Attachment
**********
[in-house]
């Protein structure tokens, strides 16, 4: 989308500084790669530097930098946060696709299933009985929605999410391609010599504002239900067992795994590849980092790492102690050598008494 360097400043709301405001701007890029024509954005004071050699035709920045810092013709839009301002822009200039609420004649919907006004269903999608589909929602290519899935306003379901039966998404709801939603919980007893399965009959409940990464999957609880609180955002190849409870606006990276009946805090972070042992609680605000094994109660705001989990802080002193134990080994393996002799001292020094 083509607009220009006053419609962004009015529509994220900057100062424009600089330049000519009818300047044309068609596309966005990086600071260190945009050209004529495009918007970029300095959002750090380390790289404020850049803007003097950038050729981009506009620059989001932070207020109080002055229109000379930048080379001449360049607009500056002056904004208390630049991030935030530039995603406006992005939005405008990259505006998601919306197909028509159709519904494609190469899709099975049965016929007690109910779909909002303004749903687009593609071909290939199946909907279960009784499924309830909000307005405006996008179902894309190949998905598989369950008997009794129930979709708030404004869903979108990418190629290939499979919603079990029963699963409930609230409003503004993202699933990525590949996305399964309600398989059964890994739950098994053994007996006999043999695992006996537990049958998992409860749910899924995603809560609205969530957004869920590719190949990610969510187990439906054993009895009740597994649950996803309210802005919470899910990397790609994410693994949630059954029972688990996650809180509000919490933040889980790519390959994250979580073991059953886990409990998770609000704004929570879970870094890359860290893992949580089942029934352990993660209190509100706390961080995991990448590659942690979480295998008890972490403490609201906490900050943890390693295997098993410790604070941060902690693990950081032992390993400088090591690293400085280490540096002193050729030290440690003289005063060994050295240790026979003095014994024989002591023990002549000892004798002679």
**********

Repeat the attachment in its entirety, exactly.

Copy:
[in-house]
């Protein structure tokens, strides 16, 4: 989308500084790669530097930098946060696709299933009985929605999410391609010599504002239900067992795994590849980092790492102690050598008494 360097400043709301405001701007890029024509954005004071050699035709920045810092013709839009301002822009200039609420004649919907006004269903999608589909929602290519899935306003379901039966998404709801939603919980007893399965009959409940990464999957609880609180955002190849409870606006990276009946805090972070042992609680605000094994109660705001989990802080002193134990080994393996002799001292020094 083509607009220009006053419609962004009015529509994220900057100062424009600089330049000519009818300047044309068609596309966005990086600071260190945009050209004529495009918007970029300095959002750090380390790289404020850049803007003097950038050729981009506009620059989001932070207020109080002055229109000379930048080379001449360049607009500056002056904004208390630049991030935030530039995603406006992005939005405008990259505006998601919306197909028509159709519904494609190469899709099975049965016929007690109910779909909002303004749903687009593609071909290939199946909907279960009784499924309830909000307005405006996008179902894309190949998905598989369950008997009794129930979709708030404004869903979108990418190629290939499979919603079990029963699963409930609230409003503004993202699933990525590949996305399964309600398989059964890994739950098994053994007996006999043999695992006996537990049958998992409860749910899924995603809560609205969530957004869920590719190949990610969510187990439906054993009895009740597994649950996803309210802005919470899910990397790609994410693994949630059954029972688990996650809180509000919490933040889980790519390959994250979580073991059953886990409990998770609000704004929570879970870094890359860290893992949580089942029934352990993660209190509100706390961080995991990448590659942690979480295998008890972490403490609201906490900050943890390693295997098993410790604070941060902690693990950081032992390993400088090591690293400085280490540096002193050729030290440690003289005063060994050295240790026979003095014994024989002591023990002549000892004798002679």